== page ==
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Publication numberUS3399473 A
Publication typeGrant
Publication dateSep 3, 1968
Filing dateJun 13, 1966
Priority dateJun 13, 1966
Publication numberUS 3399473 A, US 3399473A, US-A-3399473, US3399473 A, US3399473A
InventorsJaffe Nissen Asher
Original AssigneeJaffe Nissen Asher
Export CitationBiBTeX, EndNote, RefMan
External Links: USPTO, USPTO Assignment, Espacenet
Combination credit card
US 3399473 A
Abstract  available in
Images(2)
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Claims  available in
Description  (OCR text may contain errors)

Se t. 3, 1968 N. A. JAFFE COMBINATION CREDIT CARD 2 Sheets-Sheet 1 Filed June 13, 196E INVENTOR- /1 /55//4 Wz J4;

United States Patent i 3,399,.473 r 1 COMBINATION CREDIT CARD. I ;Nissen Asher Jatfe, 5336 Anaheim Road, l Long Beach, Calif. 90815 Filed June 13, 1966, Ser; No. 557,166

8 Claims. (Cl. 402.2)

ABSTRACT OF THE DISCLOSURE ,In combination with a card-like objectusable by a consumer to secure credit from p a merchant, one or more movable members supported within the card-like Object which must be positioned in a particular location to operate a separate testing apparatus.

This invention relates to an apparatusto be employed in conjunction witha credit card to prohibit unauthorized use and more particularly to. an apparatus contained within the card which requires a combination to be employed correctly before use, thereby denoting the card user as arisen from the widespread use of the credit card and that is its unauthorized use. The individual to which the card is issued maylose the card or the card maybe stolen or by other means the card canfall into the hands of a person or persons unknown. Such personor persons can, in

a short period of time, by forging the individuals name when making purchases, charge a relatively large amount in monetary value.. v I I i V The main deterrent to suchunauthorized use "is that it is against the law. However, the amount of money'lost in one year from unauthorizeduse by both the credit card holders and'the businessissuing the cards is unbelievably high. It has been shown that the fear of the law is not sufficient to prevent forgingupon useer credit cards. It would be desirable to, provide each card with'a device which canbe operated only bytheindividual to whom the card is issued, the ,correct'or incorrect operation of such device to be easily discovered by the merchant mak- "ing the sale.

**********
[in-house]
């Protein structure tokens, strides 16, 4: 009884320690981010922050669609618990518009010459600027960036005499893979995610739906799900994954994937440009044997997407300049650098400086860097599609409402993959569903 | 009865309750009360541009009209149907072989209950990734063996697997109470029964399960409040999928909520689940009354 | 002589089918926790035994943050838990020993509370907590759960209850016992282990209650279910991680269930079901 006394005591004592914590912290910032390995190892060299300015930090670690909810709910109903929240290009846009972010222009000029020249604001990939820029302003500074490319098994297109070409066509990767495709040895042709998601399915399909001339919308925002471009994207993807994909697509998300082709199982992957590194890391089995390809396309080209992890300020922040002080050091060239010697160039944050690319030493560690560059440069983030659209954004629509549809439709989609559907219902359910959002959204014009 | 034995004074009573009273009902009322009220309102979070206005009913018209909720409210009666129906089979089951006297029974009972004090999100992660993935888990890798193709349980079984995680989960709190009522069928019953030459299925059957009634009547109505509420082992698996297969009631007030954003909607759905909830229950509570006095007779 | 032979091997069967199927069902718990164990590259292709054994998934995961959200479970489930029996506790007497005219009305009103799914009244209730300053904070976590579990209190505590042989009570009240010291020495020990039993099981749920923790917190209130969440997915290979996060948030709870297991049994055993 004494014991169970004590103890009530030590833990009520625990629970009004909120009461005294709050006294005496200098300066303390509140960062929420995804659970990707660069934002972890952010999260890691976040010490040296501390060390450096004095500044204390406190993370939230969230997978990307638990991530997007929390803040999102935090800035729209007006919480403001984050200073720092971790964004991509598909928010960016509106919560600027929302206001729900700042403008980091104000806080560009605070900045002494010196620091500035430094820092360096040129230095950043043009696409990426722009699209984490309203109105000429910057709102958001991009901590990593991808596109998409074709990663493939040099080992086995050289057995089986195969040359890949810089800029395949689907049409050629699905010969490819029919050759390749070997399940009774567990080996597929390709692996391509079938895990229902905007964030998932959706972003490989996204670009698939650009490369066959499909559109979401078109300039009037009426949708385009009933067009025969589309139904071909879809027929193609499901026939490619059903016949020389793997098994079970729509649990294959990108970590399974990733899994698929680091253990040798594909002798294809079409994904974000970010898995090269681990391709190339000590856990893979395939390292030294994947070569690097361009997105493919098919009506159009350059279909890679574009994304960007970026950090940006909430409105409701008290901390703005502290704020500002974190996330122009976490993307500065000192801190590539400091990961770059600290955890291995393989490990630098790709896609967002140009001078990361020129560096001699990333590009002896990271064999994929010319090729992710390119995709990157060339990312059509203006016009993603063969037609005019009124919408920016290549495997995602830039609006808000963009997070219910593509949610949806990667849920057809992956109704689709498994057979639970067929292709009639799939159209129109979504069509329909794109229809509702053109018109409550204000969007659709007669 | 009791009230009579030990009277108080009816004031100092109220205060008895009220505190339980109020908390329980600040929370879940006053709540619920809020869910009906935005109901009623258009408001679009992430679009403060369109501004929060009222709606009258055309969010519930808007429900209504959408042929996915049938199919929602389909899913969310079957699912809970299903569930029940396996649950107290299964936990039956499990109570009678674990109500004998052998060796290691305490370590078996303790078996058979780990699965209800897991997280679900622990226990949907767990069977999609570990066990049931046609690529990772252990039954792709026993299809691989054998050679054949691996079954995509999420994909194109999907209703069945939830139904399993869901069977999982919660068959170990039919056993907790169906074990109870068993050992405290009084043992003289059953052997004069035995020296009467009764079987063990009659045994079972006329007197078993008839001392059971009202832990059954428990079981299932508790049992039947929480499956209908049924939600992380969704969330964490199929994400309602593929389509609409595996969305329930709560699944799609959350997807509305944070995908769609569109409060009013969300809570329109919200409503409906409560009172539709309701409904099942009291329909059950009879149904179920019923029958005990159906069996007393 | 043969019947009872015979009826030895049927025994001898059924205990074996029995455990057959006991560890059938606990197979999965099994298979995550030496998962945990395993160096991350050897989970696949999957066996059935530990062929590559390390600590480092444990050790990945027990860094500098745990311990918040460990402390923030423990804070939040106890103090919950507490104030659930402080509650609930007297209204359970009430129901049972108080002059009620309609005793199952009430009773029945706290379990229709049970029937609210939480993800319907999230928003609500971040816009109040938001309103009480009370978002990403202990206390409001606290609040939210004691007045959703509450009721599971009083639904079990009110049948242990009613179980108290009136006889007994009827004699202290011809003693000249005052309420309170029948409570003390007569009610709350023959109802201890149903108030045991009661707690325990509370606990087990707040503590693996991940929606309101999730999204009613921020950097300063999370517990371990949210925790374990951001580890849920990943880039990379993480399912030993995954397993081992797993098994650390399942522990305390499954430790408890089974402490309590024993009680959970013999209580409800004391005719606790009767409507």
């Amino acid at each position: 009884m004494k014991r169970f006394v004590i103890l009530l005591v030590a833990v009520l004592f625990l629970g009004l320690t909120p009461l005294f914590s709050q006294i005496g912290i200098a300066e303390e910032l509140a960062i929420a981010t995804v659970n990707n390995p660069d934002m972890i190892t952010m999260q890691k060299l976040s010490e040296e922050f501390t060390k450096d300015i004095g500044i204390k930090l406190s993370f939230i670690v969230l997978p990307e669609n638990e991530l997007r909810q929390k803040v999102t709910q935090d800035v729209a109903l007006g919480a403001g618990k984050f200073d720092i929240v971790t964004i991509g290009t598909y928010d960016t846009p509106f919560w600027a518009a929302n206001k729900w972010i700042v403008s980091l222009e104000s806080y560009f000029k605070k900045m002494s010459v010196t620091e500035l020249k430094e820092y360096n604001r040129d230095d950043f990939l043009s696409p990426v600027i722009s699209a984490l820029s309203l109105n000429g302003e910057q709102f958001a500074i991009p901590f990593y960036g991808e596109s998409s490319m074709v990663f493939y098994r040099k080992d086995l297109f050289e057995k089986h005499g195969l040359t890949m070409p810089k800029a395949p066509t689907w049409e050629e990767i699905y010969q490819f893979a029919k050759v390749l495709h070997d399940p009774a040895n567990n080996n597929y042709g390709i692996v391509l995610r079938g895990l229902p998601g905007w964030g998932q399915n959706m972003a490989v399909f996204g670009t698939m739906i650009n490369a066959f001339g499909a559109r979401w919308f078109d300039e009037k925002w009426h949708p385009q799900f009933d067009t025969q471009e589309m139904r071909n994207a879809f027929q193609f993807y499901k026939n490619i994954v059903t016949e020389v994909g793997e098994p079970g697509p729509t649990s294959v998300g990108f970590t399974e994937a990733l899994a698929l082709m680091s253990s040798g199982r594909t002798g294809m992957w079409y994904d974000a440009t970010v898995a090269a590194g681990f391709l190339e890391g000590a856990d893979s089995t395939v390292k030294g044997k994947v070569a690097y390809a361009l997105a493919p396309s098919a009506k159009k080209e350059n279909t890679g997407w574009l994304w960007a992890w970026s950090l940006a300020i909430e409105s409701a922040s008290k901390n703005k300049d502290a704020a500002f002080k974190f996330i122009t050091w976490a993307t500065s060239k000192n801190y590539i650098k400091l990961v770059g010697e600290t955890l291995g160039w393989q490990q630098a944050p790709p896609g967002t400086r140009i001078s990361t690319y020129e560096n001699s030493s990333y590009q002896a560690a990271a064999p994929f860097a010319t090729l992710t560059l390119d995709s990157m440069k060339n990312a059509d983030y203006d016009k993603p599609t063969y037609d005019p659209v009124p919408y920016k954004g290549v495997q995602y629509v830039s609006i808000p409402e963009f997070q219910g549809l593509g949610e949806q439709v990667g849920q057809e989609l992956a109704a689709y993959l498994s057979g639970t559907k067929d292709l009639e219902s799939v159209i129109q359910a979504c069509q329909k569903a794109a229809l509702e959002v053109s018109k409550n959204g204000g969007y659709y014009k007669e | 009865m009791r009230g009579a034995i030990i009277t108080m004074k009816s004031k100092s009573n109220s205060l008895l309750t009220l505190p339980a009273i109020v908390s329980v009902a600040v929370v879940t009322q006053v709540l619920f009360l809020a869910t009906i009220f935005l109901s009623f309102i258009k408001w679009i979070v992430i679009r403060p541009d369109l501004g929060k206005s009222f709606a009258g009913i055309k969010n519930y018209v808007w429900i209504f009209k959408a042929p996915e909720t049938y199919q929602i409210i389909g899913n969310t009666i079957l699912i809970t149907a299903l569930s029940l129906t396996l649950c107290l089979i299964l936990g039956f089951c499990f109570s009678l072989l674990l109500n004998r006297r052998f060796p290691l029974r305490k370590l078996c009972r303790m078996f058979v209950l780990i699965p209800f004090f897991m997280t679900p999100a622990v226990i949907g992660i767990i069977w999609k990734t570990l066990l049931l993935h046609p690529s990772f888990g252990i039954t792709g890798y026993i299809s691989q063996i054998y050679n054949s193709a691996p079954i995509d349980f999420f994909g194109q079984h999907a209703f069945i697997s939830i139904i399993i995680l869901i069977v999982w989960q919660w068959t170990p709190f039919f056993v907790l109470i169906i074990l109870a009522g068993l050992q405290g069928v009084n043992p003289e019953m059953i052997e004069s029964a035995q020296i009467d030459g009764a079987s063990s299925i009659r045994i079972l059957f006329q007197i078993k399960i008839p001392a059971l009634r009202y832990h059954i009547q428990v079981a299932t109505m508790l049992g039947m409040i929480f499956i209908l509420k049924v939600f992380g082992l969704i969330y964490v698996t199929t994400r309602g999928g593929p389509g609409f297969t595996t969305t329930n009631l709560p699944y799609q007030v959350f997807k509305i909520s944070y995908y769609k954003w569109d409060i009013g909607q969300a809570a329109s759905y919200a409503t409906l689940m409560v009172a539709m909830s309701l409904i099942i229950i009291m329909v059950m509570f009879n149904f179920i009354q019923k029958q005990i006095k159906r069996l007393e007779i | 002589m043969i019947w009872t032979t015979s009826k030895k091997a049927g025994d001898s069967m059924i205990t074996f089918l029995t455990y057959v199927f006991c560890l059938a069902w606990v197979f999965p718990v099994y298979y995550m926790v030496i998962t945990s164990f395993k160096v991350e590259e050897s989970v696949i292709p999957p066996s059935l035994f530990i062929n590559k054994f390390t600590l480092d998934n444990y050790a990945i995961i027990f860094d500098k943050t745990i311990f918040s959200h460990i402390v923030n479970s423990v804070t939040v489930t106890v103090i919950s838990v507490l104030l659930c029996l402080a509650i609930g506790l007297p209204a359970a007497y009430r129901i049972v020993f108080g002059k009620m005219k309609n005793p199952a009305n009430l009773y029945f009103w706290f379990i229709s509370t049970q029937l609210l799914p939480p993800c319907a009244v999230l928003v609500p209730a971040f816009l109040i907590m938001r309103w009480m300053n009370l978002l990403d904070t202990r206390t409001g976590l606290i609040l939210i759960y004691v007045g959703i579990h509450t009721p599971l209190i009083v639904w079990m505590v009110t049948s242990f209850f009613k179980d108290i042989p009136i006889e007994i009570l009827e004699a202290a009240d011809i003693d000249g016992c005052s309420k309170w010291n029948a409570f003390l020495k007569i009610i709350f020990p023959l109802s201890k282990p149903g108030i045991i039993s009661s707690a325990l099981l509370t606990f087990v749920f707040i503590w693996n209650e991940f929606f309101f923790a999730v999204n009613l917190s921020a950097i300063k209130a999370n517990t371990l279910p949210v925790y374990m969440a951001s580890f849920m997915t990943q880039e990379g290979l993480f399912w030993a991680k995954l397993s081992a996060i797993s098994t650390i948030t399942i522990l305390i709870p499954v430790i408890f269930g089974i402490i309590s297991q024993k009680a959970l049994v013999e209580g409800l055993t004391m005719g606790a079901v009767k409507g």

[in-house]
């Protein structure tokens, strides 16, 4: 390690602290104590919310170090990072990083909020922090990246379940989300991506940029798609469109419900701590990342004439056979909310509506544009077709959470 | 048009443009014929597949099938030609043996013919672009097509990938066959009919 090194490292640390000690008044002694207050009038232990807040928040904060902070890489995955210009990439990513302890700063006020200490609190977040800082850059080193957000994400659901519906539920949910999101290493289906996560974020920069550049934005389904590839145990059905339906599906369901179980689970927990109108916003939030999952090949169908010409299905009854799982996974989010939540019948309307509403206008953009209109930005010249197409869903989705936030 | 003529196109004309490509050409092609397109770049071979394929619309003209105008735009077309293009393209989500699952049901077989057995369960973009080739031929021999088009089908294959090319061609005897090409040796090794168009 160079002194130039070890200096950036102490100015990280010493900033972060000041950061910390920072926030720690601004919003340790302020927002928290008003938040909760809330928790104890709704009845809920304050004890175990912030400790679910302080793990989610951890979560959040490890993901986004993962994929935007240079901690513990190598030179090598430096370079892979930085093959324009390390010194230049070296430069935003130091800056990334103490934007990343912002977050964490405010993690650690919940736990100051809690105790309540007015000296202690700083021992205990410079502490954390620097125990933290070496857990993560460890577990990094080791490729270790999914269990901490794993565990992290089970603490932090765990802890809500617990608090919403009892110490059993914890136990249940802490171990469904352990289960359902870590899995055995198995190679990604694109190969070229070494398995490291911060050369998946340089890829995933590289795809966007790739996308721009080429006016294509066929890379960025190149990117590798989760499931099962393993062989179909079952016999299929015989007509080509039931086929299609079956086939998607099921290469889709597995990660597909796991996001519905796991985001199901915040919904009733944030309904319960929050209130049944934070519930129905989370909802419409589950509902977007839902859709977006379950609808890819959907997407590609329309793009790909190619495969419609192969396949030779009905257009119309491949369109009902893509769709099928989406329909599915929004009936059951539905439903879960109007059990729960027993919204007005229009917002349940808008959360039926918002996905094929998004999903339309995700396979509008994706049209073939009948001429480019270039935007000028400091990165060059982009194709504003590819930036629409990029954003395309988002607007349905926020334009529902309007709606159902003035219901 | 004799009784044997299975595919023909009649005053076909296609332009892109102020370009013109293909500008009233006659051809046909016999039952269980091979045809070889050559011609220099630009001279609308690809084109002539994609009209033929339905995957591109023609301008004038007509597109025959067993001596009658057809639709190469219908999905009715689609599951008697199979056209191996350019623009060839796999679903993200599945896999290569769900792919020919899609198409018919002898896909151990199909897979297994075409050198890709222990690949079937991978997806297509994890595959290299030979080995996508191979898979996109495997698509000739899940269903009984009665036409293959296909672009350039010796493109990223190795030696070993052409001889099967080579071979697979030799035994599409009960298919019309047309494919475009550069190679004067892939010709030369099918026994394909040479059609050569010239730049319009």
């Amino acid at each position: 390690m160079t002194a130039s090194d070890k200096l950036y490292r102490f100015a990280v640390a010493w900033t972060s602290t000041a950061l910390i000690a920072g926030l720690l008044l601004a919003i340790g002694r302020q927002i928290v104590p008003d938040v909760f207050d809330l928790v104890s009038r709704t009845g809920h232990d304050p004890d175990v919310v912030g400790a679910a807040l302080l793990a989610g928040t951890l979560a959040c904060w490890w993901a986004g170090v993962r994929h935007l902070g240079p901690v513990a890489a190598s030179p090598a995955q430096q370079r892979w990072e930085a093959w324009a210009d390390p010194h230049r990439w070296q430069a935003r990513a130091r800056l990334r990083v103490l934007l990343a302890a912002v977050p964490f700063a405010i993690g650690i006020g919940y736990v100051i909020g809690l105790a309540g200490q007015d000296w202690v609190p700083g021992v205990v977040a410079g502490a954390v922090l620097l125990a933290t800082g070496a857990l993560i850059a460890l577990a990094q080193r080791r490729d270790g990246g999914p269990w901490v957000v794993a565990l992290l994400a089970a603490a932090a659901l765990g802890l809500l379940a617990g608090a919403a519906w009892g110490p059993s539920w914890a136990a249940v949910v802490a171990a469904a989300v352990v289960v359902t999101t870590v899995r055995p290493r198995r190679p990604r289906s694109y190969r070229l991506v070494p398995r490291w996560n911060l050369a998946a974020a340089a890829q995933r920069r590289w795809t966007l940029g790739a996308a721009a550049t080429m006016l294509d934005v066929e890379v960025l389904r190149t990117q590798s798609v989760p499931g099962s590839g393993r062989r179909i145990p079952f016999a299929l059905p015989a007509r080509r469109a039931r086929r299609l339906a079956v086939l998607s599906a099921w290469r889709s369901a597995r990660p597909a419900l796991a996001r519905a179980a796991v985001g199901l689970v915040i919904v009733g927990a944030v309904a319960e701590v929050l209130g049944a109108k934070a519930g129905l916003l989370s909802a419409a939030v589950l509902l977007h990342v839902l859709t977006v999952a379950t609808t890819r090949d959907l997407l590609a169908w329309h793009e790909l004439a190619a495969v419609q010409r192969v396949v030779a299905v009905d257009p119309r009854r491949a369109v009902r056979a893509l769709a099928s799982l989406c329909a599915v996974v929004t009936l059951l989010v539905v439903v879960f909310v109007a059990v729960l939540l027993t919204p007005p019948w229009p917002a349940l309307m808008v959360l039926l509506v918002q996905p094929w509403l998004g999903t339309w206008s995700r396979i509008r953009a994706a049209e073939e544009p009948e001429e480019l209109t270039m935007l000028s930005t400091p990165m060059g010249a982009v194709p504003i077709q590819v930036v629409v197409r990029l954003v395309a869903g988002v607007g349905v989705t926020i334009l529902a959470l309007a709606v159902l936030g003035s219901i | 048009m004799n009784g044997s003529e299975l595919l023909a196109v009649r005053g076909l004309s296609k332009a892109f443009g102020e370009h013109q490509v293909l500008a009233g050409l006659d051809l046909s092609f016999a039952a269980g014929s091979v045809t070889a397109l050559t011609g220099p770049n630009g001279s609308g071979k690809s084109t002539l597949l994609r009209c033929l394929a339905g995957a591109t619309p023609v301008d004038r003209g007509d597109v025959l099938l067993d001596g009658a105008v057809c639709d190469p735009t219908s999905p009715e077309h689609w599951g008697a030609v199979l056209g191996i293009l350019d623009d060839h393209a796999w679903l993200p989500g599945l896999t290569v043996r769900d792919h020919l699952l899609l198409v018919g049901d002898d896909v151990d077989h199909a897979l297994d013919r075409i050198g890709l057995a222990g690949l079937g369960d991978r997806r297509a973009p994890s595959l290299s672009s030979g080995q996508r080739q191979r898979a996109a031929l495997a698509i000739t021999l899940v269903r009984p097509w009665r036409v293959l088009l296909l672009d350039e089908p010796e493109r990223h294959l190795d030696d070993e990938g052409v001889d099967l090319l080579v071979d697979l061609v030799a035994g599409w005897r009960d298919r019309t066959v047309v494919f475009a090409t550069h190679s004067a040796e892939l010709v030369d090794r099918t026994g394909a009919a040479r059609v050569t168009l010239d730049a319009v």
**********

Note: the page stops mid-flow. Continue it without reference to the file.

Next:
The apparatus of this invention is such a device which the card is issued. Briefly this invention relates to a credit card which employs a series of dials 'or longitudinally movable members, having a' plurality of separate distinguishable positions. The positions can be denoted numerically as by digits from 'zero to nine. When the dials or members are properly positioned an electrical circuit (one of several kinds) can beestablished through the card itself. The completeness of thecircuit c'an beemployed to operate a particular detecting device-thereby denoting .can only be operated correctly by the individual to which that the card user isthe individual to whom the card wast issued. U

The features of the present invention which are believed to be. novel are set, forthwith particularity in the ,appended claims. This invention itself, both as to its organiz ation and manner of operation, together withlfurther objects and advantages thereof, mayibe best understood by reference to the following description taken inconnection with the accompanying drawings in which;

FIGURE 1 is a perspective view of one embodiment of a credit card employing a series of-di-als;-- f: I

3,399,473 Patented Sept. 3, 1968 ice FIGURE 2 is a cut-away view taken along 22 of FIGURE 1 showing one of the dials in FIGURE 1 in detai FIGURE 3 is a sectional view through a credit card showing a second embodiment of this invention;

FIGURE 4 is a schematic circuit diagram necessary for the showing of the correct setting of the dials in the embodiment of FIGURE 3; and

FIGURE 5 is a perspective view depicting a third embodiment of the invention.